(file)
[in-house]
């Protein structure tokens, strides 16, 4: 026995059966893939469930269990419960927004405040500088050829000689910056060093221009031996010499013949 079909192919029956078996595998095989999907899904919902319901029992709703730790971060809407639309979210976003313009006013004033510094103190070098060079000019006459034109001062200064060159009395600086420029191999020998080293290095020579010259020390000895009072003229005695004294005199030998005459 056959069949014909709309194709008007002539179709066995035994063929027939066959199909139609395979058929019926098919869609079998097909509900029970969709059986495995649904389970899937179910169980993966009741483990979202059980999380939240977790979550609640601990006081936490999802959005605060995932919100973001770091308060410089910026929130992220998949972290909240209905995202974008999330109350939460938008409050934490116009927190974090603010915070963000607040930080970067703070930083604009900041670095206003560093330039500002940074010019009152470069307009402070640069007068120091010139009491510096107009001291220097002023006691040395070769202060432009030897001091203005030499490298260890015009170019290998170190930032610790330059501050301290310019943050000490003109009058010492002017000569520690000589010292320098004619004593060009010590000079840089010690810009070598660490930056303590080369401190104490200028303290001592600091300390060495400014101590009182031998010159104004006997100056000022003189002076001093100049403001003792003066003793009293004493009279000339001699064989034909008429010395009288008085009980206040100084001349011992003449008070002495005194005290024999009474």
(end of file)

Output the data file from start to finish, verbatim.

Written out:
[in-house]
């Protein structure tokens, strides 16, 4: 026995059966893939469930269990419960927004405040500088050829000689910056060093221009031996010499013949 079909192919029956078996595998095989999907899904919902319901029992709703730790971060809407639309979210976003313009006013004033510094103190070098060079000019006459034109001062200064060159009395600086420029191999020998080293290095020579010259020390000895009072003229005695004294005199030998005459 056959069949014909709309194709008007002539179709066995035994063929027939066959199909139609395979058929019926098919869609079998097909509900029970969709059986495995649904389970899937179910169980993966009741483990979202059980999380939240977790979550609640601990006081936490999802959005605060995932919100973001770091308060410089910026929130992220998949972290909240209905995202974008999330109350939460938008409050934490116009927190974090603010915070963000607040930080970067703070930083604009900041670095206003560093330039500002940074010019009152470069307009402070640069007068120091010139009491510096107009001291220097002023006691040395070769202060432009030897001091203005030499490298260890015009170019290998170190930032610790330059501050301290310019943050000490003109009058010492002017000569520690000589010292320098004619004593060009010590000079840089010690810009070598660490930056303590080369401190104490200028303290001592600091300390060495400014101590009182031998010159104004006997100056000022003189002076001093100049403001003792003066003793009293004493009279000339001699064989034909008429010395009288008085009980206040100084001349011992003449008070002495005194005290024999009474």